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Jenny’s Story

Jenny J., 34, from Chicago, IL was diagnosed with pancreatitis at a young age. She had to go to more than one physician to get the correct diagnosis. Her pancreatitis affected every facet of her life but she has not let it destroy her. She has learned to become her own advocate, seek support, and share her experience with others to grow the pancreatitis community. 

I was 9 or 10 years old when I experienced my first pancreatitis attack; it was in the middle of the night and I knocked on my parents’ bedroom door to tell them about this stabbing pain above my belly button, close to my chest area.  The pain was so severe it would wake me up several times throughout the night.  My parents and I tried to attribute it to something I ate, so we started to keep a food journal. Shortly thereafter, we noticed my bowel movements would go from severely constipated to diarrhea.  At this point, my Mom felt we had gathered enough data to take to the doctor and try to get this resolved.

My pediatrician at the time ran blood work and immediately said I would need a liver transplant.  She also recommended we get a second opinion and see a GI pediatrician specialist at another hospital.  We scheduled an appointment and saw him a few weeks later.  After a full battery of tests, he came to the conclusion that I probably had chronic pancreatitis.  We were all surprised to hear his diagnosis, as I was so young to have such a disease, which was typically attributed to prolonged abuse of alcohol and/or fatty food consumption.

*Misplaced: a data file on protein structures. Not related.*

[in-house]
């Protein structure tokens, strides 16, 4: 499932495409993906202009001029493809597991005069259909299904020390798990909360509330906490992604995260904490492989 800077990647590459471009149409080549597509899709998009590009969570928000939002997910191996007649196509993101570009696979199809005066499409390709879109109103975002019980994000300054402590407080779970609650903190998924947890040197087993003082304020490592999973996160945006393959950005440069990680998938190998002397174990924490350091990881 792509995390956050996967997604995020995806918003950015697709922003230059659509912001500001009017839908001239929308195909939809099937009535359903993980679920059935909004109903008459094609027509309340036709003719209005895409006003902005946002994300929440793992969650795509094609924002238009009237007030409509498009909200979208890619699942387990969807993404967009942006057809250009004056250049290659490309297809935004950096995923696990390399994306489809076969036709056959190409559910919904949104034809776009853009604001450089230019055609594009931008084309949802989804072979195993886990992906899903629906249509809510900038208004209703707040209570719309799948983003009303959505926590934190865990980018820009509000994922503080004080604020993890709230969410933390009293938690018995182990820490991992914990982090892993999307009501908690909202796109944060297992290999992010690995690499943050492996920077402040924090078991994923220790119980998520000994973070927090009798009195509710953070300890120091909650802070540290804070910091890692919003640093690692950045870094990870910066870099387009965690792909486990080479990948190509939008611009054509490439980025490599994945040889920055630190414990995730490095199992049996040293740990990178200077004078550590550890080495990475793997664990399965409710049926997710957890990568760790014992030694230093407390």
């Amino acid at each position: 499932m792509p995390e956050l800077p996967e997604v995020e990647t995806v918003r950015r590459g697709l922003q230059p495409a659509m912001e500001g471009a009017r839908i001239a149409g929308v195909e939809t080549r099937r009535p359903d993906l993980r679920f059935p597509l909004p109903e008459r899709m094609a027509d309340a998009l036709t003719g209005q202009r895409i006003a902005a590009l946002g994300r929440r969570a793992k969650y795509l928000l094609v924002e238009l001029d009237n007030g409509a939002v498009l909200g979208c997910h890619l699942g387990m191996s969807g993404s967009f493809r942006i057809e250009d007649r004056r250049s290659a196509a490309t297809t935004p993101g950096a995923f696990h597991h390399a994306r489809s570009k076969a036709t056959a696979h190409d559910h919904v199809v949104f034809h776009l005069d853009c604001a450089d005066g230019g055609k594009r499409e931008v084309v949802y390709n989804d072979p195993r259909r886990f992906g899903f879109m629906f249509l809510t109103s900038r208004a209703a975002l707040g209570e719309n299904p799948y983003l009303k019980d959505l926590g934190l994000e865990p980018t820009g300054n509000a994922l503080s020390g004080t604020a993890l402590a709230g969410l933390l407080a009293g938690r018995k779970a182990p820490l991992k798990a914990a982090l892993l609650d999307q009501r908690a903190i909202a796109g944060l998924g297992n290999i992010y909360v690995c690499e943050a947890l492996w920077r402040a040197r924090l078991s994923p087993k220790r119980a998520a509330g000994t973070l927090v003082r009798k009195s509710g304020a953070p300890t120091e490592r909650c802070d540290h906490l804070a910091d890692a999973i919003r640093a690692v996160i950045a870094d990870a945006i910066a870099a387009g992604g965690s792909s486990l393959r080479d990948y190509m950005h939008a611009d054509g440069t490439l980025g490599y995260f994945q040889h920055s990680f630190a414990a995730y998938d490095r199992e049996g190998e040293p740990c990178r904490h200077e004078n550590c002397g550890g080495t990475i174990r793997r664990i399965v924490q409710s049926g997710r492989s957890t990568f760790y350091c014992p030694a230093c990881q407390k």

Jenny and her parents after her TPIAT.

This disease impacted my body mind and spirit.  I was in excruciating pain, I was unable to gain weight, people didn’t understand me, and the worst part was some people didn’t even believe me.  I had poor school attendance because I needed to take so many sick days, and I even endured bullying from other children because I was different.  As would be expected, my school performance was impacted negatively, as well.  I felt misunderstood, isolated, and lonely.  My parents tried to help me manage most of my pain at home, and I learned that certain foods would make my symptoms worse.  When I was unable to endure the pain, I would go into the hospital.  During my sophomore year of high school, I had my first ERCP where they determined the cause of my chronic pancreatitis.  I was diagnosed with pancreas divisum; a congenital anomaly in the anatomy of the ducts in the pancreas.  In this anomaly, the ventral and dorsal duct of the pancreas remains divided rather than forming as one duct.  Many people with this congenital condition go without symptoms, while others have severe abdominal pain, nausea, vomiting, constipation, and diarrhea.  I was one of the people who experienced the latter.  I felt relief at finally having a diagnosis, that explained and validated my experience.